Now that I am officially starting my 19th year in Colorado, I think I am finally appreciating the finicky and unpredictable weather that blesses us every season of every year. Maybe it's my short or foggy memory, but I cannot seem to remember a season with more weather fluctuation since I have moved here.
I have traveled professionally and frequently since relocating here from New Jersey years ago, so maybe 2014 is just another typical and ever-changing year here in colorful Colorado, and I'm just not used to all the seasonal changes and storms.
But, it's really not the weather that I want to talk about today, as crazy and volatile as it may be. Instead, I want to focus on another topic that could be considered just as wild and sometimes as unpredictable … our children.
As another Father's Day has come and gone, I am reminded of the roller-coaster ride of parenting my own children over these past 25 years. My youngest will hit 20 in September, so I will officially be out of the teenage era. You know — the one where we move from being seen as smart, brave, funny, and even from time to time goofy mom or dad … to that place where children become embarrassed to be seen with us, deny our existence, and find our sense of humor less funny with each passing corny joke or request for them to pull their pants up above the waist. But I digress.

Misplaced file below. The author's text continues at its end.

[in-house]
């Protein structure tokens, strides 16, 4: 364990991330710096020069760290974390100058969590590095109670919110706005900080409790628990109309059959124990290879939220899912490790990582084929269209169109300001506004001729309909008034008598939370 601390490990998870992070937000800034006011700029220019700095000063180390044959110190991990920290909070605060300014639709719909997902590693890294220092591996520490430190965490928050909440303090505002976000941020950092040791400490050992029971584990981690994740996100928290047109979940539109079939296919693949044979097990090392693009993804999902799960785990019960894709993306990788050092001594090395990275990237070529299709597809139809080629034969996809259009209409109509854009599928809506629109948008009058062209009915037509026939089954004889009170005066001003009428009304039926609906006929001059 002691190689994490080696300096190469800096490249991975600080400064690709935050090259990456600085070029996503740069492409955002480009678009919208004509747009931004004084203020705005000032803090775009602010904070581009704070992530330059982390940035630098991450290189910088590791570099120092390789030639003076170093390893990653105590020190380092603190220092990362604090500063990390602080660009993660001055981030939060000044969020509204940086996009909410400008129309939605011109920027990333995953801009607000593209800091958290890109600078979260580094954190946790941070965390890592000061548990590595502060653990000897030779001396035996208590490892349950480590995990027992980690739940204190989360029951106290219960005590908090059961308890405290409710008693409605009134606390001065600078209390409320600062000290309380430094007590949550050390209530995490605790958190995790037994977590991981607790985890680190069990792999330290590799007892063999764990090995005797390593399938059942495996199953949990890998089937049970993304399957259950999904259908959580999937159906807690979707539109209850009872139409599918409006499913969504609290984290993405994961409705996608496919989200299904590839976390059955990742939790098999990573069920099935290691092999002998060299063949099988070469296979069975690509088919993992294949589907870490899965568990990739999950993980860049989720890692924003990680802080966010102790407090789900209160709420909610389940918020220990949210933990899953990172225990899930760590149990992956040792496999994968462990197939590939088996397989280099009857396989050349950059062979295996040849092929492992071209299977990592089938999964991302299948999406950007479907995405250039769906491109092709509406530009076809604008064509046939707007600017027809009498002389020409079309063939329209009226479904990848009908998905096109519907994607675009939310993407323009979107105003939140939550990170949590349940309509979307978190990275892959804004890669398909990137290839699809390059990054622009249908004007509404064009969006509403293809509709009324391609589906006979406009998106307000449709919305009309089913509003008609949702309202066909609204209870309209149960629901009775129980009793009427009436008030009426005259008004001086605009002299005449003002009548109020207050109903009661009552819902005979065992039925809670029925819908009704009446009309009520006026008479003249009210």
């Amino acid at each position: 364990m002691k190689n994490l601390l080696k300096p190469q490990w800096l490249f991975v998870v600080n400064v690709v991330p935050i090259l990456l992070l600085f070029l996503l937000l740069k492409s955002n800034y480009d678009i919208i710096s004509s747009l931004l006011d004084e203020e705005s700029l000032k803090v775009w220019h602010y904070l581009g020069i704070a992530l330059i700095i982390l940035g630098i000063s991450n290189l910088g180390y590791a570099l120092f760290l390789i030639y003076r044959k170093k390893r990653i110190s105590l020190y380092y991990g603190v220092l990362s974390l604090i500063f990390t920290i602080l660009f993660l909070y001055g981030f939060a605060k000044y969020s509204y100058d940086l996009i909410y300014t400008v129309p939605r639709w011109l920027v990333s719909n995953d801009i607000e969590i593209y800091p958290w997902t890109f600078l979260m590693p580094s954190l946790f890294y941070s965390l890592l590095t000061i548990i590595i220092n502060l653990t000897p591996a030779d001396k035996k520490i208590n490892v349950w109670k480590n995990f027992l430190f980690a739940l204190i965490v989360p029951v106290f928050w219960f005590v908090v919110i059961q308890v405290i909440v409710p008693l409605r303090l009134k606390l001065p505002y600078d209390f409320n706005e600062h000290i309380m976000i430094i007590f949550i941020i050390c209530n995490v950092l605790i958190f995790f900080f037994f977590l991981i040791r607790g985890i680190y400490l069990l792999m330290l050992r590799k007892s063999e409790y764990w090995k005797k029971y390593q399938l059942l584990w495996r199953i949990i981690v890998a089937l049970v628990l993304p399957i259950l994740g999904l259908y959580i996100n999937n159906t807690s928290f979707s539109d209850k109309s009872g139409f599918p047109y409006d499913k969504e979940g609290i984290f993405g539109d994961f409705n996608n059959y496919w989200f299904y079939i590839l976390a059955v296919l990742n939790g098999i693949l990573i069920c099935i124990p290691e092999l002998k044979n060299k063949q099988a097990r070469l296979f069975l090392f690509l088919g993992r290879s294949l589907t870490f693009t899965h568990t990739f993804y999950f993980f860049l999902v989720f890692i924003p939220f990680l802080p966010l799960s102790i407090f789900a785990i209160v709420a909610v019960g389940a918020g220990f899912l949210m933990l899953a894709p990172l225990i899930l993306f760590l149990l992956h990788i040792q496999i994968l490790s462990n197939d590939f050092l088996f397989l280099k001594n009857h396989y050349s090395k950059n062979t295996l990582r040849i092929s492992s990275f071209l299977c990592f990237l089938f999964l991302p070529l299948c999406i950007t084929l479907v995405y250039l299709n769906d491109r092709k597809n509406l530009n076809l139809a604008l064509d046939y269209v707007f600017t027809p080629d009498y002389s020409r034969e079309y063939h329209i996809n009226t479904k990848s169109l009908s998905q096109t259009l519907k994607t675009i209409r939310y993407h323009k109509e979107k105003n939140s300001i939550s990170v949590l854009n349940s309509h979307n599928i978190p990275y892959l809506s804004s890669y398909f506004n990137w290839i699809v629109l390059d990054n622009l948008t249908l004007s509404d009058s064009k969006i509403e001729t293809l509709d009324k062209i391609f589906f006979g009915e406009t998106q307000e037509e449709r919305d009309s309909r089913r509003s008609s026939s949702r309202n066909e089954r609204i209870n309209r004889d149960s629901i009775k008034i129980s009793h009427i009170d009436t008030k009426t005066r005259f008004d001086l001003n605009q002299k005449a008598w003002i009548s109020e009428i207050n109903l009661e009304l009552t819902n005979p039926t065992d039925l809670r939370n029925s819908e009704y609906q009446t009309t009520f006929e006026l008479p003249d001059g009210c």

If you are a parent, a friend of parent, an outsider looking in on a parenting situation, then you know exactly what that crazy and unpredictable forecast looks like during those teenage years — don't you? “Mostly sunny today with a chance of drama,” or “Clear skies in the morning with a lack of respect and appreciation showing up around 3 p.m.” And then there is always this one: “The wind will pick up in the early evening, bringing with it a storm front of entitlement and selfishness.”
I find a certain beauty and wonder when experiencing the changes in attitudes and behaviors of my children. It is exasperating at times, almost to the point where I'd consider quitting the job of being a dad. But it is also an incredible blessing that keeps me on my toes, astounds me with both their exciting events and little achievements, and it fills me with pride to be a dad even in the midst of their drama, life challenges and experiences, and just every time I am blessed enough to lay my eyes upon them.
So let's remember that crazy, wild, volatile, and unpredictable storms of life will happen. Not may happen, but will happen. And when we embrace the chaos and challenges that our children bring us, love them unconditionally anyway, our umbrella of love will get us through any storm that comes our way.
What's your forecast looking like? I would love to hear all about it at firstname.lastname@example.org. And as we see our storms as blessings, it really will be a better than good week.
Michael Norton is a resident of Highlands Ranch, the former president of the Zig Ziglar Corporation and the CEO/founder of www.candogo.com.